How Spotify Changed the Music Industry

Harrison Zuritsky, Staff Writer

In 1981 you could spend 10 dollars to get a vinyl record. In 1998 you could buy a cassette with music on it for a little cheaper than ten dollars. In 2002, buying a CD with music would cost you $19.99. In 2012, an iTunes Album would cost you $9.99, which was a revolutionary advancement since you could play whatever songs you wanted at any given time from an iPod or iPhone and could play the songs in any order while iTunes predecessors required the user to play through the other songs on the album to get to your song. 

Today, things have changed drastically. For just ten dollars a month, you can listen to up to 50 million songs that you can download and listen to anywhere. How did this happen and how did Spotify take over and upend the music industry?

In 1998 at Northeastern University, Shawn Fanning started developing a computer program in his freshman dorm room called Napster Music. He ended up dropping out of school and partnering up with teenage programmer Sean Parker to create this software.

Napster was one of the first programs to pair file-sharing services, allowing users to access music files stored on the hard drives of fellow Napster users. It exploded in popularity with over 70 million users. Major record labels then began a long legal battle to shut down the company.

In July 2001, after almost a year of legal battles, the internet startup officially shut down due to court orders. So what does Napster have to do with Spotify? Napster changed the way that people consumed music and were the backbone of the creation of Spotify.

Daniel Ek, inspired by Napster, would later start Spotify. Growing up, Daniel’s family didn’t have much money. Music was pretty much the only thing abundant in his childhood home. He got a computer when he was five years old and would spend many days playing video games.

He eventually got bored and wondered if he could change the games and make them better, leading him to start coding games when he was just seven years old. By the time that he turned 14, people recognized his talents and began asking him to build websites for companies. By the time Ek was eighteen years old he was making $50,000 monthly.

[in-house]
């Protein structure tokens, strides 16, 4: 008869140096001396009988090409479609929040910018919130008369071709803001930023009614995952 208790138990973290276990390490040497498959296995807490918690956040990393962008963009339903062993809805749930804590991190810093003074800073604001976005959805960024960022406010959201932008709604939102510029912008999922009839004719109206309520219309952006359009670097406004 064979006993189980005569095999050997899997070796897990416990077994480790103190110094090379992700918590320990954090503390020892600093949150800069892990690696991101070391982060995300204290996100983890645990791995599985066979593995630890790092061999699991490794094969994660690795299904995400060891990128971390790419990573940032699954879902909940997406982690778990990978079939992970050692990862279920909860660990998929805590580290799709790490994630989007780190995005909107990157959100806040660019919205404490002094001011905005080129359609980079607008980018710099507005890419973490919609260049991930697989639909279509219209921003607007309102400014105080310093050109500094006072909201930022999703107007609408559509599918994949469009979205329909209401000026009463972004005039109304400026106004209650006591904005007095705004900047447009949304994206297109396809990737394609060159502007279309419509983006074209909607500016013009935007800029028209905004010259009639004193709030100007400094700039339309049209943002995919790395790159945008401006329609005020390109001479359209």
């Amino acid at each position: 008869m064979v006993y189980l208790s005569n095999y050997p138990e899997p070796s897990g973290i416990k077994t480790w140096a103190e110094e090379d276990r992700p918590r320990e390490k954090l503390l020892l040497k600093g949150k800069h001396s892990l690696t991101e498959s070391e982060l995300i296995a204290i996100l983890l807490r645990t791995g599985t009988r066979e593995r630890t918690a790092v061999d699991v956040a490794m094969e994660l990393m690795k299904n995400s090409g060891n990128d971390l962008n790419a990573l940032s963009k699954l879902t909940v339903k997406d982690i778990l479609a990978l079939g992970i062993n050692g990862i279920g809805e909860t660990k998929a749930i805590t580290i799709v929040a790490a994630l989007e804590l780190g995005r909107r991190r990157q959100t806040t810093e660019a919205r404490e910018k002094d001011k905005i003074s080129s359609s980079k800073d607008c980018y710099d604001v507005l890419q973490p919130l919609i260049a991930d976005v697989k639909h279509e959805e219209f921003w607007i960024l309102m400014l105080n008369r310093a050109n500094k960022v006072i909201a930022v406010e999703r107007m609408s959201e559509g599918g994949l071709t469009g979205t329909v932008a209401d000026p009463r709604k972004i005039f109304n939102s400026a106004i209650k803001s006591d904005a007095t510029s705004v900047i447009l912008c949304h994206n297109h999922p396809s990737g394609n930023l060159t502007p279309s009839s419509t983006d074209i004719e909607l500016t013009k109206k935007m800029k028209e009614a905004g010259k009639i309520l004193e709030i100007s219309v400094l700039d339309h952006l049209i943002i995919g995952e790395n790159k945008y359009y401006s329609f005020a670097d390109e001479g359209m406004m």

He started many companies like Advertigo, which would be bought by TradeDoubler in 2006. The sale along with his previous work made him wealthy enough to live a lavish lifestyle. He eventually got sick of it, realizing that his friends were fake and the expensive cars and house were uncomfortable so he moved into a small cottage outside of the city.

During this time he found inspiration in Martin Lorentzon, who was the entrepreneur who bought his company Advertigo and would later become a co-founder of Spotify. Over long talks and movie nights, Ek and Lorentzon came up with the idea behind Spotify. 

After a few long years of convincing investors that the music industry was a solid bet, the duo kick-started Spotify with the help of Lorentzon’s wealth. In April 2007, after spending eight months on Spotify, the company released its beta test version of the product.

On October 7th of 2008, Spotify officially announced their launch out of beta in Scandinavia, UK, France, and Spain. At the time of its launch, Spotify announced licensing deals with Universal Music Group, Sony Music Entertainment Group, and Warner Music Group.

Today Spotify is available in most of Europe, most of the Americas, Australia, New Zealand, South Africa, and parts of Asia. It is available for almost all modern devices. As of May 2018, it had 35 million songs, 75 million active users, and 80 million paying subscribers making it the largest music streaming service in the world.

Other companies would follow suit and make similar versions of Spotify like Apple Music, Amazon Music, Pandora, Google Play, and Tidal. On April 3rd of 2018, Spotify went public and had a nice Wall Street debut by guarding a $26.5 billion valuation.

Spotify now boasts 248 million monthly active users (MAUs) and 113 million subscribers, with its paid user base growing 31% year-over-year. Spotify pays artists $.0038 per listen which is very cheap since people used to pay $10 to listen to a song.

For this reason, many musicians have criticized the streaming explosion, especially during the pandemic. Unfortunately for them, these streaming services are not going anywhere. In fact, their presence in the current music scene is so powerful that a future without them is almost unimaginable.